Road Injury Prevention & Litigation Journal
Copyright © 1997 by TranSafety, Inc.
August 10, 1997|
Fax: (360) 335-6402
County May Owe Duty to Intoxicated Driver and Deceased Passengers If Edge Dropoff Contributing Cause of Crash
Injury to Child Leaving Ice-Cream Truck Did Not Result from Dangerous Condition or Nuisance Created by California City
Michigan City Immune from Liability When No Admissible Evidence Showed Intersection Was Unsafe
Can Graduated Licensing Lessen Risks for Young Drivers?
Washington State Study Focused on Bicycle-Collision Statistics from 1988-1993
Automotive Engineering Describes Effectiveness of Restraints and Air Bags in Preventing Injuries to Children
Highway Safety Publications Catalog. Articles on Road Engineering,
Road Maintenance & Management, and Injury Litigation. Information and consulting for the Automobile and Road User,
as well as for law professionals in accident investigations.
Can Graduated Licensing Lessen Risks for Young Drivers?
In October 1995, the Transportation Research Board Committee on Operator Education and Regulation sponsored a workshop on graduated licensing--a process to help ensure that young drivers have a certain level of maturity and experience before gaining full driving privileges. The goal of graduated licensing is to reduce the overinvolvement of teenage drivers in motor vehicle crashes.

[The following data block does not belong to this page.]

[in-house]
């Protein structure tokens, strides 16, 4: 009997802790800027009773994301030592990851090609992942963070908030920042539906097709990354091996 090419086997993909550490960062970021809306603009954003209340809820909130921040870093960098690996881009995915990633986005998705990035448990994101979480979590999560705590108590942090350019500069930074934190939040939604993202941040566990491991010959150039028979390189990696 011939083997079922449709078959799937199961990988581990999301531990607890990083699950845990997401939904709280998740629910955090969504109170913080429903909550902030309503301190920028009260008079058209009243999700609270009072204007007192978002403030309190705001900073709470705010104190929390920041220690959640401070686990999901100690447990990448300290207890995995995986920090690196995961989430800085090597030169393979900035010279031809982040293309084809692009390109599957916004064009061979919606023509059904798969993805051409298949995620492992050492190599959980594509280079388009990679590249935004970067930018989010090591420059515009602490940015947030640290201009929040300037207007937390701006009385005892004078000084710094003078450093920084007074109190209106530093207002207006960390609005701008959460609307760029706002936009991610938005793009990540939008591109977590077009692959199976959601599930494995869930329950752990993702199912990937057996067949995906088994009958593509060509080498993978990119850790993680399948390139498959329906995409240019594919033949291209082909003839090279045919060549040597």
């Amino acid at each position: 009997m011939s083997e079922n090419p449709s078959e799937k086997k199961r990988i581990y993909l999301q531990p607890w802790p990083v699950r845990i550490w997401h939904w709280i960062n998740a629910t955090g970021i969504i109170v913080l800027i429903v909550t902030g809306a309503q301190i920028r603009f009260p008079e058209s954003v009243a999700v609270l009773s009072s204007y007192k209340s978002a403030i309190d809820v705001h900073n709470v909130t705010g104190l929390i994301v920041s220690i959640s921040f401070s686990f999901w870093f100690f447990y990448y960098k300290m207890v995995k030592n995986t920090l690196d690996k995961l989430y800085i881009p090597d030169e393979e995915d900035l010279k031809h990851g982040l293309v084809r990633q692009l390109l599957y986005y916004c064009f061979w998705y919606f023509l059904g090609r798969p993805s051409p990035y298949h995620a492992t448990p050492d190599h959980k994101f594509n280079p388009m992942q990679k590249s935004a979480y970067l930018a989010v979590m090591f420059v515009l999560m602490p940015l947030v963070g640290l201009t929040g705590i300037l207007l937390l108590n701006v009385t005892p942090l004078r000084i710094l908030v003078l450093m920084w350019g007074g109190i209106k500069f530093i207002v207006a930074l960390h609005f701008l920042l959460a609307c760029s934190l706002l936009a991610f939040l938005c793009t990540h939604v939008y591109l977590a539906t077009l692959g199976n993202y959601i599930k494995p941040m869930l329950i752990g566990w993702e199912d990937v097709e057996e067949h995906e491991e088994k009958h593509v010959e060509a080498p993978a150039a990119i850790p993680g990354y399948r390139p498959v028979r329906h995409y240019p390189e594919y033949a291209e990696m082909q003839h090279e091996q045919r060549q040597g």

To provide information and assistance to states considering graduated licensing, the proceedings of the conference were published in a Transportation Research Board Circular (Number 458, April 1996) entitled "Graduated Licensing: Past Experiences and Future Status." The major points of the papers comprising the Circular are summarized here.
BACKGROUND (by Allan F. Williams, Insurance Institute for Highway Safety)